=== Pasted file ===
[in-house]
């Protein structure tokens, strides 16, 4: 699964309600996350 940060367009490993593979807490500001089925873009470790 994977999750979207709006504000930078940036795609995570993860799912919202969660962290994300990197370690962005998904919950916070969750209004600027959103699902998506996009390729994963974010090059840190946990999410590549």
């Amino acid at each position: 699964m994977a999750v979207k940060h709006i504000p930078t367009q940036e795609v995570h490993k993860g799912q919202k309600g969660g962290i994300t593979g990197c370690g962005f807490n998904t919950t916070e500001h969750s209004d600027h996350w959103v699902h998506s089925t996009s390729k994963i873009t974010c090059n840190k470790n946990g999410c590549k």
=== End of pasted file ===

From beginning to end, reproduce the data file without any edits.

[in-house]
């Protein structure tokens, strides 16, 4: 699964309600996350 940060367009490993593979807490500001089925873009470790 994977999750979207709006504000930078940036795609995570993860799912919202969660962290994300990197370690962005998904919950916070969750209004600027959103699902998506996009390729994963974010090059840190946990999410590549």
């Amino acid at each position: 699964m994977a999750v979207k940060h709006i504000p930078t367009q940036e795609v995570h490993k993860g799912q919202k309600g969660g962290i994300t593979g990197c370690g962005f807490n998904t919950t916070e500001h969750s209004d600027h996350w959103v699902h998506s089925t996009s390729k994963i873009t974010c090059n840190k470790n946990g999410c590549k």